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Open Access research with a European policy impact...

The Strathprints institutional repository is a digital archive of University of Strathclyde's Open Access research outputs. Strathprints provides access to thousands of Open Access research papers by Strathclyde researchers, including by researchers from the European Policies Research Centre (EPRC).

EPRC is a leading institute in Europe for comparative research on public policy, with a particular focus on regional development policies. Spanning 30 European countries, EPRC research programmes have a strong emphasis on applied research and knowledge exchange, including the provision of policy advice to EU institutions and national and sub-national government authorities throughout Europe.

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The mammalian MAPK/ERK pathway exhibits properties of a negative feedback amplifier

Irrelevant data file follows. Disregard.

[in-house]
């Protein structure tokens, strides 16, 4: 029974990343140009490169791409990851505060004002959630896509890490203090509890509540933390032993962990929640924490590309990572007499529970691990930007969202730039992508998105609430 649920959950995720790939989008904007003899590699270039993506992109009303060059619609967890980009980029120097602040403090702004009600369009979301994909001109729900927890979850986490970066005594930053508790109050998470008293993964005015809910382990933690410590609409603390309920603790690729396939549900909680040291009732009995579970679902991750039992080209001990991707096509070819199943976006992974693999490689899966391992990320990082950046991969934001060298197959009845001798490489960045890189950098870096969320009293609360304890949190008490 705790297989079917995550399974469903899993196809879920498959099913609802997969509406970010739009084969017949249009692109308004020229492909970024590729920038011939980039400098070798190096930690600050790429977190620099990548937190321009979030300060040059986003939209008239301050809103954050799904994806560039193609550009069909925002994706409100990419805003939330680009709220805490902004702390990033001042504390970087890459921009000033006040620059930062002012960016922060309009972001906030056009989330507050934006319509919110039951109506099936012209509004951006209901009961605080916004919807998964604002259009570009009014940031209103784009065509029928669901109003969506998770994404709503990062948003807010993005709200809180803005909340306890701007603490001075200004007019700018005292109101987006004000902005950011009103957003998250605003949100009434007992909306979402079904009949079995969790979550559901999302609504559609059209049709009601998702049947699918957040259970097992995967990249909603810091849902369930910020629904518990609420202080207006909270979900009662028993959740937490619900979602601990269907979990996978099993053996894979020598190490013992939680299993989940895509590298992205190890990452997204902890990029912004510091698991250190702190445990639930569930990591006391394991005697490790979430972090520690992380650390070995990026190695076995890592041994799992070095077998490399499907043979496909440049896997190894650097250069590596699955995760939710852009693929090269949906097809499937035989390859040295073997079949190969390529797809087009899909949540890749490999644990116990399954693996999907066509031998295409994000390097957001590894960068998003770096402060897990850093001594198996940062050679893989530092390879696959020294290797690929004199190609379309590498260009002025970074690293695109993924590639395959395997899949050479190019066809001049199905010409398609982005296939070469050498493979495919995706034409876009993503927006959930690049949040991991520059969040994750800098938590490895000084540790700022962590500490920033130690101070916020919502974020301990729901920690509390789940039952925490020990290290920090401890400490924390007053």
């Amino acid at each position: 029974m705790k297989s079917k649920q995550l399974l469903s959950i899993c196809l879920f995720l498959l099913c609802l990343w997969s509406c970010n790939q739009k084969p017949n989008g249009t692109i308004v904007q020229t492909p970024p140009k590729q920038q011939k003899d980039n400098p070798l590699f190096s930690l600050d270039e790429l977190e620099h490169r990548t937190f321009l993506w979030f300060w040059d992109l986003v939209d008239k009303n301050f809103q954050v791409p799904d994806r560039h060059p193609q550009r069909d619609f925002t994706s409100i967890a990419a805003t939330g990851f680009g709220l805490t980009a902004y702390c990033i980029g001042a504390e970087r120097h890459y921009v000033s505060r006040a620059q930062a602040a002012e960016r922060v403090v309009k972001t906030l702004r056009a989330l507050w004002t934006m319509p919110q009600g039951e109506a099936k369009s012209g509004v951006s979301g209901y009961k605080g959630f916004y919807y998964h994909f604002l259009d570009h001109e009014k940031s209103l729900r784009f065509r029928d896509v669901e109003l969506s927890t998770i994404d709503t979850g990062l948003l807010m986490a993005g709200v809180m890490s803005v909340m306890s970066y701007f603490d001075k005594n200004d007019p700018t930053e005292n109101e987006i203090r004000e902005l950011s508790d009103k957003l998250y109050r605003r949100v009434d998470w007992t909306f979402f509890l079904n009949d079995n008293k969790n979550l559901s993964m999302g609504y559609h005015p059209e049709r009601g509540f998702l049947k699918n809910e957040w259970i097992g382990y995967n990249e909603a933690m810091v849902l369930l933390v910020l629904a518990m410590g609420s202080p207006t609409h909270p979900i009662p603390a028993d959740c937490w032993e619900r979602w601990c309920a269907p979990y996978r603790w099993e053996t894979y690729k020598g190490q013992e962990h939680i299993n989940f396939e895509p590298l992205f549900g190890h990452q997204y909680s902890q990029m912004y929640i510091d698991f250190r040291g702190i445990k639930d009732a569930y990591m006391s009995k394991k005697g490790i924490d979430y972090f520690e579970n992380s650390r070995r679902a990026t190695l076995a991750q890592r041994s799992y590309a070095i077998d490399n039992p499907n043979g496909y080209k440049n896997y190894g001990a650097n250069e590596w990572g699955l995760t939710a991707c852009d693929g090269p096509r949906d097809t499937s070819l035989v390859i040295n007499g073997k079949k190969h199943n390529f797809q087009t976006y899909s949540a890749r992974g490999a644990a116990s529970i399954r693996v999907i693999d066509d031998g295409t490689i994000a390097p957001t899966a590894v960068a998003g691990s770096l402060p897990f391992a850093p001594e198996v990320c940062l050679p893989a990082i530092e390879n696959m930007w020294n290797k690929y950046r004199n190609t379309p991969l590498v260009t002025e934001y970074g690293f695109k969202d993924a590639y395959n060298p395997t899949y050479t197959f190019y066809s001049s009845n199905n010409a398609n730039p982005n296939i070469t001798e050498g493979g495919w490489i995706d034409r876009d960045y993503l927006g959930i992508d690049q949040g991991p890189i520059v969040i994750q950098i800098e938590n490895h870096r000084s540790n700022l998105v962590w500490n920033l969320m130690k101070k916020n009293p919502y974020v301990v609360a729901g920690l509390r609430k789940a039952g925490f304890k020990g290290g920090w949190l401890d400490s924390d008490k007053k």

Sturm, Oliver E. and Orton, Richard and Grindlay, Joan and Birtwistle, Marc and Vyshemirsky, Vladislav and Gilbert, David and Calder, Muffy and Pitt, Andrew and Kholodenko, Boris and Kolch, Walter (2010) The mammalian MAPK/ERK pathway exhibits properties of a negative feedback amplifier. Science signaling, 3 (153).

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Abstract

Three-tiered kinase modules, such as the Raf-MEK (mitogen-activated or extracellular signal-regulated protein kinase kinase)-ERK (extracellular signal-regulated kinase) mitogen-activated protein kinase pathway, are widespread in biology, suggesting that this structure conveys evolutionarily advantageous properties. We show that the three-tiered kinase amplifier module combined with negative feedback recapitulates the design principles of a negative feedback amplifier (NFA), which is used in electronic circuits to confer robustness, output stabilization, and linearization of nonlinear signal amplification. We used mathematical modeling and experimental validation to demonstrate that the ERK pathway has properties of an NFA that (i) converts intrinsic switch-like activation kinetics into graded linear responses, (ii) conveys robustness to changes in rates of reactions within the NFA module, and (iii) stabilizes outputs in response to drug-induced perturbations of the amplifier. These properties determine biological behavior, including activation kinetics and the response to drugs.